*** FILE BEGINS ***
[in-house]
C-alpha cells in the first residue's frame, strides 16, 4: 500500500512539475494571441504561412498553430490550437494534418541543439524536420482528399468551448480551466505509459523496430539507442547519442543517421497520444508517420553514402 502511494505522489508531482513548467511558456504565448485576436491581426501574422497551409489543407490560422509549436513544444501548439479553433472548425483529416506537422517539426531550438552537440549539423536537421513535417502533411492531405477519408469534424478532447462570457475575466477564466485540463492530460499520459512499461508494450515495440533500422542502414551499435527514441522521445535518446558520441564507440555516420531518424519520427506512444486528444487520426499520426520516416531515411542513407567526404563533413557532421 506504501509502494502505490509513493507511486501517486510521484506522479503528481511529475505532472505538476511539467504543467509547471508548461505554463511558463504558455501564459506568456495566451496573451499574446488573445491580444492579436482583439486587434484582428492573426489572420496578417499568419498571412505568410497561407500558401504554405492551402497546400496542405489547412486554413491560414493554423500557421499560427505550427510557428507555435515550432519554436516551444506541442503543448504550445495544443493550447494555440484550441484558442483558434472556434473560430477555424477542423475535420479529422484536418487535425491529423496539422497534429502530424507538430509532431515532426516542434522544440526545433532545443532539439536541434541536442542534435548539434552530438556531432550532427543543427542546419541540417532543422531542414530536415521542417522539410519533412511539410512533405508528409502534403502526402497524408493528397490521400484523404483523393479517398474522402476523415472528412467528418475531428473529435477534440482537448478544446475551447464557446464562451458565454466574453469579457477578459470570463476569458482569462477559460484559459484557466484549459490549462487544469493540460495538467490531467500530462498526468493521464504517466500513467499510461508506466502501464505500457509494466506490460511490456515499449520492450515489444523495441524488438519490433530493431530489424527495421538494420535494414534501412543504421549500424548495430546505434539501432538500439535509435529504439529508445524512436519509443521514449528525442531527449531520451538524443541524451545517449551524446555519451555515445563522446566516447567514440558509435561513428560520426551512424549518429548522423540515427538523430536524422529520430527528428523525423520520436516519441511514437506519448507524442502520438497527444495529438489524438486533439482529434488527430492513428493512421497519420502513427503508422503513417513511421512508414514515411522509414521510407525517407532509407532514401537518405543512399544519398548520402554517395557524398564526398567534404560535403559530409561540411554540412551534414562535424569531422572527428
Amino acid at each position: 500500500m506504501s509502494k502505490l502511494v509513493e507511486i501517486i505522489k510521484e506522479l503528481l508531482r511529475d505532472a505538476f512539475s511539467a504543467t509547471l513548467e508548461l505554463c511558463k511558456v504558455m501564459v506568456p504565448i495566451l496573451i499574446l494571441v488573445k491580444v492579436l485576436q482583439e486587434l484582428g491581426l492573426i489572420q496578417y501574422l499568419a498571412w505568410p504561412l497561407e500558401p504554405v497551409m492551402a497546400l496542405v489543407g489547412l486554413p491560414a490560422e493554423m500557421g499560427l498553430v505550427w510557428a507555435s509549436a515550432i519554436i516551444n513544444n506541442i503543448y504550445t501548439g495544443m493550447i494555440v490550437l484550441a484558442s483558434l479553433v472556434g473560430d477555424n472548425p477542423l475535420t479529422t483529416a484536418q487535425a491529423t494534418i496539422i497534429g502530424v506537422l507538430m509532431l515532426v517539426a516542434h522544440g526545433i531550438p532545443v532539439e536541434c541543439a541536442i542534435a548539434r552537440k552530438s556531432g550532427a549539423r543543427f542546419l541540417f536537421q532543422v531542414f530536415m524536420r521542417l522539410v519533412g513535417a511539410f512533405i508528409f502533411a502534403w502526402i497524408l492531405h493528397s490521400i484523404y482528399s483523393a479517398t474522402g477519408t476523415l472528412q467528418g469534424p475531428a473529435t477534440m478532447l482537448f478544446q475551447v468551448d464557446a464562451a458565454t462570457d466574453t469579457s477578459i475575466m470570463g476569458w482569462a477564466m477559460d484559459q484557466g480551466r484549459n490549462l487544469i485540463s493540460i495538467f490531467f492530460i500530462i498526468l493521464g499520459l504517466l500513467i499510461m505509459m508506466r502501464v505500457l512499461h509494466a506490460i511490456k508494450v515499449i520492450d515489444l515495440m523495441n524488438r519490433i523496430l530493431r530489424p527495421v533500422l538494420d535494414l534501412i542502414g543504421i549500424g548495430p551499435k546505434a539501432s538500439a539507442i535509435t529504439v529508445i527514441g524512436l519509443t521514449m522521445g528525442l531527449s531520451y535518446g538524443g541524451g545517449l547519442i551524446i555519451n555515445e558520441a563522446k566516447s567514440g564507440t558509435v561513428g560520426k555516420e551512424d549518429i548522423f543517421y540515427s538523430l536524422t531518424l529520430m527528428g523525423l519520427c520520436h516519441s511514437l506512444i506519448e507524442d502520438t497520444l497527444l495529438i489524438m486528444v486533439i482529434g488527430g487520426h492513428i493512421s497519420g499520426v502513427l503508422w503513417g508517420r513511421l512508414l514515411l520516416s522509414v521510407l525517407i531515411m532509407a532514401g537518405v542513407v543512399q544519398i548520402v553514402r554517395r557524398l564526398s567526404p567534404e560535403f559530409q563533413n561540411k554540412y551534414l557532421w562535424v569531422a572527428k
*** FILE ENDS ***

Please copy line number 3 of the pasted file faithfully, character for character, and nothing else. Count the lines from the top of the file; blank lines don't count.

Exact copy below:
Amino acid at each position: 500500500m506504501s509502494k502505490l502511494v509513493e507511486i501517486i505522489k510521484e506522479l503528481l508531482r511529475d505532472a505538476f512539475s511539467a504543467t509547471l513548467e508548461l505554463c511558463k511558456v504558455m501564459v506568456p504565448i495566451l496573451i499574446l494571441v488573445k491580444v492579436l485576436q482583439e486587434l484582428g491581426l492573426i489572420q496578417y501574422l499568419a498571412w505568410p504561412l497561407e500558401p504554405v497551409m492551402a497546400l496542405v489543407g489547412l486554413p491560414a490560422e493554423m500557421g499560427l498553430v505550427w510557428a507555435s509549436a515550432i519554436i516551444n513544444n506541442i503543448y504550445t501548439g495544443m493550447i494555440v490550437l484550441a484558442s483558434l479553433v472556434g473560430d477555424n472548425p477542423l475535420t479529422t483529416a484536418q487535425a491529423t494534418i496539422i497534429g502530424v506537422l507538430m509532431l515532426v517539426a516542434h522544440g526545433i531550438p532545443v532539439e536541434c541543439a541536442i542534435a548539434r552537440k552530438s556531432g550532427a549539423r543543427f542546419l541540417f536537421q532543422v531542414f530536415m524536420r521542417l522539410v519533412g513535417a511539410f512533405i508528409f502533411a502534403w502526402i497524408l492531405h493528397s490521400i484523404y482528399s483523393a479517398t474522402g477519408t476523415l472528412q467528418g469534424p475531428a473529435t477534440m478532447l482537448f478544446q475551447v468551448d464557446a464562451a458565454t462570457d466574453t469579457s477578459i475575466m470570463g476569458w482569462a477564466m477559460d484559459q484557466g480551466r484549459n490549462l487544469i485540463s493540460i495538467f490531467f492530460i500530462i498526468l493521464g499520459l504517466l500513467i499510461m505509459m508506466r502501464v505500457l512499461h509494466a506490460i511490456k508494450v515499449i520492450d515489444l515495440m523495441n524488438r519490433i523496430l530493431r530489424p527495421v533500422l538494420d535494414l534501412i542502414g543504421i549500424g548495430p551499435k546505434a539501432s538500439a539507442i535509435t529504439v529508445i527514441g524512436l519509443t521514449m522521445g528525442l531527449s531520451y535518446g538524443g541524451g545517449l547519442i551524446i555519451n555515445e558520441a563522446k566516447s567514440g564507440t558509435v561513428g560520426k555516420e551512424d549518429i548522423f543517421y540515427s538523430l536524422t531518424l529520430m527528428g523525423l519520427c520520436h516519441s511514437l506512444i506519448e507524442d502520438t497520444l497527444l495529438i489524438m486528444v486533439i482529434g488527430g487520426h492513428i493512421s497519420g499520426v502513427l503508422w503513417g508517420r513511421l512508414l514515411l520516416s522509414v521510407l525517407i531515411m532509407a532514401g537518405v542513407v543512399q544519398i548520402v553514402r554517395r557524398l564526398s567526404p567534404e560535403f559530409q563533413n561540411k554540412y551534414l557532421w562535424v569531422a572527428k